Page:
What if you wanted to check how long one section in your program took, like how long your drone takes to fly in one square, or if pitching forward for 2 seconds actually takes 2 seconds? There’s a way to do that, and it just involves moving some timers around in your program!
For this exercise, we will pretend that we are programming a movie videography drone. The director wants a 360 degree continuous shot around the two actors for an epic final scene! They need at least 30 seconds of video to cut into the movie. For this program, we will create a loop that lasts 30 seconds using a time and fly in a circle around the actors.
After importing the CoDrone Mini, Sequence and time libraries, creating the drone object, and pairing, have your drone take off.
Next, we need create the variables for the loop. We will create a start_time that will capture the time right before the loop. We will also create an end_time and assign it the start_time variable value + 30 seconds for the required flight time:
from CoDrone_mini import Sequence
drone = CoDrone_mini.CoDrone()
start_time = time.time()
end_time= start_time + 30
Now, we need to create the loop. To do this, we will compare the start_time to the end_time and as long as it is less than the end time, we keep running the circle. Note that we are using the fly_sequence function. You can program your own circular flight path if you choose, but if not, make sure you have the correct imports as shown above.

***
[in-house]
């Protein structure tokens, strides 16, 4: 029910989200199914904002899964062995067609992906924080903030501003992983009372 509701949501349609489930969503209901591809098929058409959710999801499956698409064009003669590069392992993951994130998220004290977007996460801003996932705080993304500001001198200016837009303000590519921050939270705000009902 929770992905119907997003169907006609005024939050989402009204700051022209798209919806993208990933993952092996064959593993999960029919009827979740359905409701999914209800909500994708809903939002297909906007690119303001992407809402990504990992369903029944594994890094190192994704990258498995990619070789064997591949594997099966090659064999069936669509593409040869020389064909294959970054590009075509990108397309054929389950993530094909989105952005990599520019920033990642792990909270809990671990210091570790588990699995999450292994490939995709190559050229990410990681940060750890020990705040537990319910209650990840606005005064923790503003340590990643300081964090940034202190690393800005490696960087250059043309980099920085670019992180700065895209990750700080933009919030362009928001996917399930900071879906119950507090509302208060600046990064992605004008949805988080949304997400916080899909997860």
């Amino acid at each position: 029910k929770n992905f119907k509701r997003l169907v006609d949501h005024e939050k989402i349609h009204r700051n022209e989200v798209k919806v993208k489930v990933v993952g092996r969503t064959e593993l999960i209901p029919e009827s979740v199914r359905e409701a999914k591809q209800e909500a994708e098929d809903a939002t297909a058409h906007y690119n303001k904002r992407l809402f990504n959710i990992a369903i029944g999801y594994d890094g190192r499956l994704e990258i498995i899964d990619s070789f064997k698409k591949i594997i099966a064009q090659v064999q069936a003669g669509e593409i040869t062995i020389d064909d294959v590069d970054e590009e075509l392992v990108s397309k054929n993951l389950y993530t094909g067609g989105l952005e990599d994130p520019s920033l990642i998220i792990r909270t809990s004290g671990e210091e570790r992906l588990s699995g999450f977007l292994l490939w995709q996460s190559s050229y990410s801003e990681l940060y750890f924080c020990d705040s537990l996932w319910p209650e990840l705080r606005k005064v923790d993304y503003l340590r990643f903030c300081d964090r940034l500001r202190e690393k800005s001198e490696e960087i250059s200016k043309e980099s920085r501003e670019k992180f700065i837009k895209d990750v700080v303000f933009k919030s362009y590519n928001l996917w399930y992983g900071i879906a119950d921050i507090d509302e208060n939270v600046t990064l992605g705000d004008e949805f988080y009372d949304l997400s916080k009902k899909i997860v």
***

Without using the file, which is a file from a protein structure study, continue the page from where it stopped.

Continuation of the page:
while start_time < end_time:
start_time = time.time() #update the time once the sequence is done
We have to update the start_time after each sequence or it would end up creating an infinite loop. Can you figure out why?
Now, have your drone land. To check if our flight time was enough, add a line that prints out the difference between start time and end time. Did we fly long enough? Was it exactly 30 seconds? If the time wasn’t exact, why do you think this is the case?